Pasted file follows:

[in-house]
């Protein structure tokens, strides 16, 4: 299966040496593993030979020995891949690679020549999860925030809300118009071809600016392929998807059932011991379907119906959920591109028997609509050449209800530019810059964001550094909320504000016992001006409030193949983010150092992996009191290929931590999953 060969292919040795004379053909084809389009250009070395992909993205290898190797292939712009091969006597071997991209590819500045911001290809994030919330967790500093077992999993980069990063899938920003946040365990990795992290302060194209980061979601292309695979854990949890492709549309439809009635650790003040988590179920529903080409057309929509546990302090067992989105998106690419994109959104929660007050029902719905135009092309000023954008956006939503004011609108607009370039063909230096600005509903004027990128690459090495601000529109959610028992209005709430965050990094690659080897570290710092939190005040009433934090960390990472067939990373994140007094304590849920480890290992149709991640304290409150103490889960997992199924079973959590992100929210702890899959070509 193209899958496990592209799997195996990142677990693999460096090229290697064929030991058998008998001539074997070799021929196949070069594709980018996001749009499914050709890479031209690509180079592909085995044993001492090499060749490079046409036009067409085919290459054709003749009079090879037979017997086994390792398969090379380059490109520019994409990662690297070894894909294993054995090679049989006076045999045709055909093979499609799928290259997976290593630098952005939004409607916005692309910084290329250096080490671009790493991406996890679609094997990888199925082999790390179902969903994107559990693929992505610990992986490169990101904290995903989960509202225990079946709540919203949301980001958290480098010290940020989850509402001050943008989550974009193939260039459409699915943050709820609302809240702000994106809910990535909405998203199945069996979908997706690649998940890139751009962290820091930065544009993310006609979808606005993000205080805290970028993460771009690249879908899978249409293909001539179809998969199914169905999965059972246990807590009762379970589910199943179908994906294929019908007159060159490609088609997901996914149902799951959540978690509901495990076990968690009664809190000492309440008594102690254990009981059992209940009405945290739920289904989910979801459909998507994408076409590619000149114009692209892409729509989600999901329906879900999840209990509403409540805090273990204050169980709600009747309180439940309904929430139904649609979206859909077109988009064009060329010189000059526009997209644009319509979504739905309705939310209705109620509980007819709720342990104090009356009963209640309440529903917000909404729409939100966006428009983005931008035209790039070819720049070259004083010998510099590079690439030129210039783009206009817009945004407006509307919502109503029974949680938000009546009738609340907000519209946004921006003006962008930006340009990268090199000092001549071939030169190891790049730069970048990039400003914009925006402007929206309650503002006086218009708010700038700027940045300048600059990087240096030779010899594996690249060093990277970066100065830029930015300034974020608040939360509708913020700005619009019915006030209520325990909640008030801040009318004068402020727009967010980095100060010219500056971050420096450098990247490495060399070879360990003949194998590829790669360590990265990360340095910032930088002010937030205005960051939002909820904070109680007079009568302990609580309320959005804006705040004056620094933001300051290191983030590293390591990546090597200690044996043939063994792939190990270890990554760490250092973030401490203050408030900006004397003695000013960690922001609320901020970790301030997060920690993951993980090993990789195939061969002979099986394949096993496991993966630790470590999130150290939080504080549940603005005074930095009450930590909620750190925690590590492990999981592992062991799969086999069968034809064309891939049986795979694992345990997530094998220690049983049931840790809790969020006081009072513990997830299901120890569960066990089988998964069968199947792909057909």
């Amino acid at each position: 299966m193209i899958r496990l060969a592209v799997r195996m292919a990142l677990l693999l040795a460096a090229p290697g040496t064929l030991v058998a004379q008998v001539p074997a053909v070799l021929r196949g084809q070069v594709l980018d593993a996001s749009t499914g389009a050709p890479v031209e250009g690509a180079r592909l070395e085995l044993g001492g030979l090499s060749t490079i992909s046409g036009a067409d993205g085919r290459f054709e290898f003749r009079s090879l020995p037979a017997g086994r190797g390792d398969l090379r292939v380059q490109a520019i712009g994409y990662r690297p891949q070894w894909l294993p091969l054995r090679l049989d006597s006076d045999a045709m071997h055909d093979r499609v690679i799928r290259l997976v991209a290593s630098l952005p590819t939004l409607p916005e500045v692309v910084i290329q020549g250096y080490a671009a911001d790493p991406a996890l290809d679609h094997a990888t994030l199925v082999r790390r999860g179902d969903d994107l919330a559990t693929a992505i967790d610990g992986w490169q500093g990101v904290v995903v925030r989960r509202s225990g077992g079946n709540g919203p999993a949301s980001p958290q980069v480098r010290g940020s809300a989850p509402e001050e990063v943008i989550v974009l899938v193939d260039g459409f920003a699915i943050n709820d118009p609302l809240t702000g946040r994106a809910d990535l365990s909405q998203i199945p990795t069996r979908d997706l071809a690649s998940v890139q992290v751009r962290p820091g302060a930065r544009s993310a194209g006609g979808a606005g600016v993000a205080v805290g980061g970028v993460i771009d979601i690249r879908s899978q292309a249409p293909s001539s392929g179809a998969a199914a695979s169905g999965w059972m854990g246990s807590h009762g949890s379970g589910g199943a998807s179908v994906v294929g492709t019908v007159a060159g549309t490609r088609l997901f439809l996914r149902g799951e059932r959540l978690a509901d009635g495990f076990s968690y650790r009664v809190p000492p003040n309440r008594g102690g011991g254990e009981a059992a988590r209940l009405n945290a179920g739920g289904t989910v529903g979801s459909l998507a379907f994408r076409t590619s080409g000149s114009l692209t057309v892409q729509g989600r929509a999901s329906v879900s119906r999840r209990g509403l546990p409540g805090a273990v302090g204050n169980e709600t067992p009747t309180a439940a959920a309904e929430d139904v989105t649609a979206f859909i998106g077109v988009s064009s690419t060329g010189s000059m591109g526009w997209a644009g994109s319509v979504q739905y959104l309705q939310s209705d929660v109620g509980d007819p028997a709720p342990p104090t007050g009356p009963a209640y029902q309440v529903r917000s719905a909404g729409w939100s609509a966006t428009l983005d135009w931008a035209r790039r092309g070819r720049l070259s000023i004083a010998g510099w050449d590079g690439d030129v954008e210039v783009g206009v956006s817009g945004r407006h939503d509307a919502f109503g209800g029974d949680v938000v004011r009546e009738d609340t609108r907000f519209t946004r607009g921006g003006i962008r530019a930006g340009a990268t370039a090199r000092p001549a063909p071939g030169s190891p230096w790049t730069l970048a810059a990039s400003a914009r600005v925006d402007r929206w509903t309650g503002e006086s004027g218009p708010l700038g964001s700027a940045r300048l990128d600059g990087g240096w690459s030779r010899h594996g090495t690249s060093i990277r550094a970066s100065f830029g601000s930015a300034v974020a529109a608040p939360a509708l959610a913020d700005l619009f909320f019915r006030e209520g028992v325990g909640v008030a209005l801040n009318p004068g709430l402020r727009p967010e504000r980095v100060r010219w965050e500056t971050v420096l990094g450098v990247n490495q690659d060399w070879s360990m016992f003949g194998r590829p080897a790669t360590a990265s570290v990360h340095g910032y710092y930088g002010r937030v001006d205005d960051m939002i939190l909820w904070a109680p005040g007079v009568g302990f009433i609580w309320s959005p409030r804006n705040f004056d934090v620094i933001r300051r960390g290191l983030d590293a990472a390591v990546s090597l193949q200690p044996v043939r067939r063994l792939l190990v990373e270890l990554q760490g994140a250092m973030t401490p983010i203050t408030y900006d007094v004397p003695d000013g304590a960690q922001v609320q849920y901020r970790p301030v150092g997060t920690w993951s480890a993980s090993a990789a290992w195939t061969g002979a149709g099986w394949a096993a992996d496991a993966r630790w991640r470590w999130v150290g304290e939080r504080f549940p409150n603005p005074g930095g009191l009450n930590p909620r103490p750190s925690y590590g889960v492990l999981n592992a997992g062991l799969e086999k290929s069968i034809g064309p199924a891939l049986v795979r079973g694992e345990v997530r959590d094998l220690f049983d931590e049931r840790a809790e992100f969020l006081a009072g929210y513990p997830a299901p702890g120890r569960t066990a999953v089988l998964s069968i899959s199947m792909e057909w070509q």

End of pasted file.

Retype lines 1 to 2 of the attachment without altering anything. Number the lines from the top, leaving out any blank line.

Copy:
[in-house]
């Protein structure tokens, strides 16, 4: 299966040496593993030979020995891949690679020549999860925030809300118009071809600016392929998807059932011991379907119906959920591109028997609509050449209800530019810059964001550094909320504000016992001006409030193949983010150092992996009191290929931590999953 060969292919040795004379053909084809389009250009070395992909993205290898190797292939712009091969006597071997991209590819500045911001290809994030919330967790500093077992999993980069990063899938920003946040365990990795992290302060194209980061979601292309695979854990949890492709549309439809009635650790003040988590179920529903080409057309929509546990302090067992989105998106690419994109959104929660007050029902719905135009092309000023954008956006939503004011609108607009370039063909230096600005509903004027990128690459090495601000529109959610028992209005709430965050990094690659080897570290710092939190005040009433934090960390990472067939990373994140007094304590849920480890290992149709991640304290409150103490889960997992199924079973959590992100929210702890899959070509 193209899958496990592209799997195996990142677990693999460096090229290697064929030991058998008998001539074997070799021929196949070069594709980018996001749009499914050709890479031209690509180079592909085995044993001492090499060749490079046409036009067409085919290459054709003749009079090879037979017997086994390792398969090379380059490109520019994409990662690297070894894909294993054995090679049989006076045999045709055909093979499609799928290259997976290593630098952005939004409607916005692309910084290329250096080490671009790493991406996890679609094997990888199925082999790390179902969903994107559990693929992505610990992986490169990101904290995903989960509202225990079946709540919203949301980001958290480098010290940020989850509402001050943008989550974009193939260039459409699915943050709820609302809240702000994106809910990535909405998203199945069996979908997706690649998940890139751009962290820091930065544009993310006609979808606005993000205080805290970028993460771009690249879908899978249409293909001539179809998969199914169905999965059972246990807590009762379970589910199943179908994906294929019908007159060159490609088609997901996914149902799951959540978690509901495990076990968690009664809190000492309440008594102690254990009981059992209940009405945290739920289904989910979801459909998507994408076409590619000149114009692209892409729509989600999901329906879900999840209990509403409540805090273990204050169980709600009747309180439940309904929430139904649609979206859909077109988009064009060329010189000059526009997209644009319509979504739905309705939310209705109620509980007819709720342990104090009356009963209640309440529903917000909404729409939100966006428009983005931008035209790039070819720049070259004083010998510099590079690439030129210039783009206009817009945004407006509307919502109503029974949680938000009546009738609340907000519209946004921006003006962008930006340009990268090199000092001549071939030169190891790049730069970048990039400003914009925006402007929206309650503002006086218009708010700038700027940045300048600059990087240096030779010899594996690249060093990277970066100065830029930015300034974020608040939360509708913020700005619009019915006030209520325990909640008030801040009318004068402020727009967010980095100060010219500056971050420096450098990247490495060399070879360990003949194998590829790669360590990265990360340095910032930088002010937030205005960051939002909820904070109680007079009568302990609580309320959005804006705040004056620094933001300051290191983030590293390591990546090597200690044996043939063994792939190990270890990554760490250092973030401490203050408030900006004397003695000013960690922001609320901020970790301030997060920690993951993980090993990789195939061969002979099986394949096993496991993966630790470590999130150290939080504080549940603005005074930095009450930590909620750190925690590590492990999981592992062991799969086999069968034809064309891939049986795979694992345990997530094998220690049983049931840790809790969020006081009072513990997830299901120890569960066990089988998964069968199947792909057909």